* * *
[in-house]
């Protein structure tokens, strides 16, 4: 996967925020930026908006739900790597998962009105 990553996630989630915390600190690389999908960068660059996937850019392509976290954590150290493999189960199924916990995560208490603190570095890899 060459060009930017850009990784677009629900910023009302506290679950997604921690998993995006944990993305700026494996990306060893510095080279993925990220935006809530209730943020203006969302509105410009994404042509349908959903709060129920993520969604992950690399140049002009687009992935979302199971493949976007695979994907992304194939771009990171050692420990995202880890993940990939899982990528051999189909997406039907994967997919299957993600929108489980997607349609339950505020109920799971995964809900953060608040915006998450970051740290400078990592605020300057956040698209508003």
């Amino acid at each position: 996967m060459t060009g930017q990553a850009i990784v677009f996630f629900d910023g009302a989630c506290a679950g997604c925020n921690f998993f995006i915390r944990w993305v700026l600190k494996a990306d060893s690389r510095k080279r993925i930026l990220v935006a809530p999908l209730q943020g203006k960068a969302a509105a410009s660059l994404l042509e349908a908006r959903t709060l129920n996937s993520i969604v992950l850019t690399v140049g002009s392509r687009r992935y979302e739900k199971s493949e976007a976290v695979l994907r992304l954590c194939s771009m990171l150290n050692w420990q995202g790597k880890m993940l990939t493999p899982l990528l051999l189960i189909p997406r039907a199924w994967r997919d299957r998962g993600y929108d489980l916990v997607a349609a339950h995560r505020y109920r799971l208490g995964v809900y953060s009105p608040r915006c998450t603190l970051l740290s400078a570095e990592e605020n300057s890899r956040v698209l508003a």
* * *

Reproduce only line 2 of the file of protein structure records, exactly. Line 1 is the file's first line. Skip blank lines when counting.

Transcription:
């Protein structure tokens, strides 16, 4: 996967925020930026908006739900790597998962009105 990553996630989630915390600190690389999908960068660059996937850019392509976290954590150290493999189960199924916990995560208490603190570095890899 060459060009930017850009990784677009629900910023009302506290679950997604921690998993995006944990993305700026494996990306060893510095080279993925990220935006809530209730943020203006969302509105410009994404042509349908959903709060129920993520969604992950690399140049002009687009992935979302199971493949976007695979994907992304194939771009990171050692420990995202880890993940990939899982990528051999189909997406039907994967997919299957993600929108489980997607349609339950505020109920799971995964809900953060608040915006998450970051740290400078990592605020300057956040698209508003």